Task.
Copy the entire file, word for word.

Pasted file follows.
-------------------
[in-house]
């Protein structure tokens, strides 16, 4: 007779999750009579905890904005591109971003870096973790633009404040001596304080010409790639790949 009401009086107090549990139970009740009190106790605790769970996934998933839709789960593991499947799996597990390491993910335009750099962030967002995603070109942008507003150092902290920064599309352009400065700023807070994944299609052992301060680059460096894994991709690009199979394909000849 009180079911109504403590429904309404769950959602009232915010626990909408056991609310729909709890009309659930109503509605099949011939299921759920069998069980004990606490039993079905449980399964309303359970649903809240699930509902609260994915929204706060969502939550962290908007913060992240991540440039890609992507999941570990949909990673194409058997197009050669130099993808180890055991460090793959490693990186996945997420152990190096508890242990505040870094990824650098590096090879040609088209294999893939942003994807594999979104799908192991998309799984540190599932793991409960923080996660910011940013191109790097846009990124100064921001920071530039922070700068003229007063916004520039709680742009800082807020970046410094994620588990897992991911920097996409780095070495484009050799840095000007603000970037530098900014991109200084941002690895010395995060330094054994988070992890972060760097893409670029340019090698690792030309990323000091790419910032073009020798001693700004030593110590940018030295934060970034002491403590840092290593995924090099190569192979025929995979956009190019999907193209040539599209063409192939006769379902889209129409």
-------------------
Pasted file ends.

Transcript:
[in-house]
């Protein structure tokens, strides 16, 4: 007779999750009579905890904005591109971003870096973790633009404040001596304080010409790639790949 009401009086107090549990139970009740009190106790605790769970996934998933839709789960593991499947799996597990390491993910335009750099962030967002995603070109942008507003150092902290920064599309352009400065700023807070994944299609052992301060680059460096894994991709690009199979394909000849 009180079911109504403590429904309404769950959602009232915010626990909408056991609310729909709890009309659930109503509605099949011939299921759920069998069980004990606490039993079905449980399964309303359970649903809240699930509902609260994915929204706060969502939550962290908007913060992240991540440039890609992507999941570990949909990673194409058997197009050669130099993808180890055991460090793959490693990186996945997420152990190096508890242990505040870094990824650098590096090879040609088209294999893939942003994807594999979104799908192991998309799984540190599932793991409960923080996660910011940013191109790097846009990124100064921001920071530039922070700068003229007063916004520039709680742009800082807020970046410094994620588990897992991911920097996409780095070495484009050799840095000007603000970037530098900014991109200084941002690895010395995060330094054994988070992890972060760097893409670029340019090698690792030309990323000091790419910032073009020798001693700004030593110590940018030295934060970034002491403590840092290593995924090099190569192979025929995979956009190019999907193209040539599209063409192939006769379902889209129409």